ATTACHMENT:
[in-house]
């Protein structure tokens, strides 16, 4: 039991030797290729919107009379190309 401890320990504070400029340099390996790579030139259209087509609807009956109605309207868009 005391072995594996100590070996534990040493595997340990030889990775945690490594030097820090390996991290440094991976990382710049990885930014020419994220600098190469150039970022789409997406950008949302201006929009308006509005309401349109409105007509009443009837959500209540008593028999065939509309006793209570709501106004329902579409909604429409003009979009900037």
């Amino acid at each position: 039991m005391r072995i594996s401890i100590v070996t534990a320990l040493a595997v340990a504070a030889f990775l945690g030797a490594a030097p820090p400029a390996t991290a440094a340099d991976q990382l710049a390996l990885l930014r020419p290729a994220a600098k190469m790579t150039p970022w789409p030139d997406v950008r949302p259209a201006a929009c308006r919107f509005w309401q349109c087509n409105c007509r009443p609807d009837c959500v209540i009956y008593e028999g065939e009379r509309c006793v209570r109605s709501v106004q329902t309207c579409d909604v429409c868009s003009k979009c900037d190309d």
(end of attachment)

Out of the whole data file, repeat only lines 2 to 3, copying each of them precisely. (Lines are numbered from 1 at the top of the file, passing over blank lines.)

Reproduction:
């Protein structure tokens, strides 16, 4: 039991030797290729919107009379190309 401890320990504070400029340099390996790579030139259209087509609807009956109605309207868009 005391072995594996100590070996534990040493595997340990030889990775945690490594030097820090390996991290440094991976990382710049990885930014020419994220600098190469150039970022789409997406950008949302201006929009308006509005309401349109409105007509009443009837959500209540008593028999065939509309006793209570709501106004329902579409909604429409003009979009900037």
């Amino acid at each position: 039991m005391r072995i594996s401890i100590v070996t534990a320990l040493a595997v340990a504070a030889f990775l945690g030797a490594a030097p820090p400029a390996t991290a440094a340099d991976q990382l710049a390996l990885l930014r020419p290729a994220a600098k190469m790579t150039p970022w789409p030139d997406v950008r949302p259209a201006a929009c308006r919107f509005w309401q349109c087509n409105c007509r009443p609807d009837c959500v209540i009956y008593e028999g065939e009379r509309c006793v209570r109605s709501v106004q329902t309207c579409d909604v429409c868009s003009k979009c900037d190309d």